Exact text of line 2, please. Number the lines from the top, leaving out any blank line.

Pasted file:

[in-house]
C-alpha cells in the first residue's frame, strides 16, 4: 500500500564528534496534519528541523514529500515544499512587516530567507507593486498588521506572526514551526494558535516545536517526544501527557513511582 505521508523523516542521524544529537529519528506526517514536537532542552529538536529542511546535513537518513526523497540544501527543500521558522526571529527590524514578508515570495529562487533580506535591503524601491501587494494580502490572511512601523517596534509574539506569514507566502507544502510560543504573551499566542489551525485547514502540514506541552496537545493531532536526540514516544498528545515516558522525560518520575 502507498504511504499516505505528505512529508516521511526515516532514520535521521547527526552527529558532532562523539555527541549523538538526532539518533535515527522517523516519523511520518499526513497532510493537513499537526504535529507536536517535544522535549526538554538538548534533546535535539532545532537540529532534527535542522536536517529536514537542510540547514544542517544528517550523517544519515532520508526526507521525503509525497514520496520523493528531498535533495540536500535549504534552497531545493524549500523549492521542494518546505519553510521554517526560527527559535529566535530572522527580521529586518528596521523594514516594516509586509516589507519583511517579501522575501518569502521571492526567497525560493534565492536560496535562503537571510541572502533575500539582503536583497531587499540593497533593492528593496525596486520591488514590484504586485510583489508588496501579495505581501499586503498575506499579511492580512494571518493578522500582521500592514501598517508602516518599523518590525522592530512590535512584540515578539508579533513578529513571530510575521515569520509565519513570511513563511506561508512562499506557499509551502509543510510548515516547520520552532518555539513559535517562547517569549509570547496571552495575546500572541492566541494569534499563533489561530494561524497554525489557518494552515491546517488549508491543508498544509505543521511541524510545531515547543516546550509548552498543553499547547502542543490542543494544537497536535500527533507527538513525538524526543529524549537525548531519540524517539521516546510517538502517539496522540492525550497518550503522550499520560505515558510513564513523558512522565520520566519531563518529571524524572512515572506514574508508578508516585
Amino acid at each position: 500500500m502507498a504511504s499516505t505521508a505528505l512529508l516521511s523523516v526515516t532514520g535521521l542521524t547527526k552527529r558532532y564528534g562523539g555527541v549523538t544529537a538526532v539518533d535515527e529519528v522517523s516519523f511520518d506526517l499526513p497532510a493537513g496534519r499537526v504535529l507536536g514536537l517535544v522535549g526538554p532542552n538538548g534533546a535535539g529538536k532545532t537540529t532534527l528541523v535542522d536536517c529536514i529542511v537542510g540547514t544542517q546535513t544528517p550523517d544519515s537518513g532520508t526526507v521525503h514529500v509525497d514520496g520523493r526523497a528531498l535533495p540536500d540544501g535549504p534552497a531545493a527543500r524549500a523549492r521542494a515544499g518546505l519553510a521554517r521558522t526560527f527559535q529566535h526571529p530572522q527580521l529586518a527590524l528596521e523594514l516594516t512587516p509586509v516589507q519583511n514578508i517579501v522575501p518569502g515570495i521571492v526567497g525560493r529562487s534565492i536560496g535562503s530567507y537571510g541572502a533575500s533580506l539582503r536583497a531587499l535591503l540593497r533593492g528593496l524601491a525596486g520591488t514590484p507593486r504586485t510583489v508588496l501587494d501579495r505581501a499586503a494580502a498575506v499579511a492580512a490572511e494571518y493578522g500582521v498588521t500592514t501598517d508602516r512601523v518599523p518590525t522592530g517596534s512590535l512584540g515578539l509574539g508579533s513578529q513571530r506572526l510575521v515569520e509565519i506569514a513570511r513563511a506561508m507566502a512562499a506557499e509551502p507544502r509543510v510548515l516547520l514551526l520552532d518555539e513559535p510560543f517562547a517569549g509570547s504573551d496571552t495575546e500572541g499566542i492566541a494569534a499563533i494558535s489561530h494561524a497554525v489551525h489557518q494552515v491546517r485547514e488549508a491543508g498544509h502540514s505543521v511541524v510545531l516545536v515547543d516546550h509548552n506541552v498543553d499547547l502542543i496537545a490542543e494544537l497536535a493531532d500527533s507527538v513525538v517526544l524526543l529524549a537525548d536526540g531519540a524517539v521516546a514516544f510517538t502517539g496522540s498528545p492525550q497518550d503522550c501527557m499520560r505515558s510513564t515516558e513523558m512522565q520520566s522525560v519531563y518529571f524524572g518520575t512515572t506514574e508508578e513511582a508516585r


C-alpha cells in the first residue's frame, strides 16, 4: 500500500564528534496534519528541523514529500515544499512587516530567507507593486498588521506572526514551526494558535516545536517526544501527557513511582 505521508523523516542521524544529537529519528506526517514536537532542552529538536529542511546535513537518513526523497540544501527543500521558522526571529527590524514578508515570495529562487533580506535591503524601491501587494494580502490572511512601523517596534509574539506569514507566502507544502510560543504573551499566542489551525485547514502540514506541552496537545493531532536526540514516544498528545515516558522525560518520575 502507498504511504499516505505528505512529508516521511526515516532514520535521521547527526552527529558532532562523539555527541549523538538526532539518533535515527522517523516519523511520518499526513497532510493537513499537526504535529507536536517535544522535549526538554538538548534533546535535539532545532537540529532534527535542522536536517529536514537542510540547514544542517544528517550523517544519515532520508526526507521525503509525497514520496520523493528531498535533495540536500535549504534552497531545493524549500523549492521542494518546505519553510521554517526560527527559535529566535530572522527580521529586518528596521523594514516594516509586509516589507519583511517579501522575501518569502521571492526567497525560493534565492536560496535562503537571510541572502533575500539582503536583497531587499540593497533593492528593496525596486520591488514590484504586485510583489508588496501579495505581501499586503498575506499579511492580512494571518493578522500582521500592514501598517508602516518599523518590525522592530512590535512584540515578539508579533513578529513571530510575521515569520509565519513570511513563511506561508512562499506557499509551502509543510510548515516547520520552532518555539513559535517562547517569549509570547496571552495575546500572541492566541494569534499563533489561530494561524497554525489557518494552515491546517488549508491543508498544509505543521511541524510545531515547543516546550509548552498543553499547547502542543490542543494544537497536535500527533507527538513525538524526543529524549537525548531519540524517539521516546510517538502517539496522540492525550497518550503522550499520560505515558510513564513523558512522565520520566519531563518529571524524572512515572506514574508508578508516585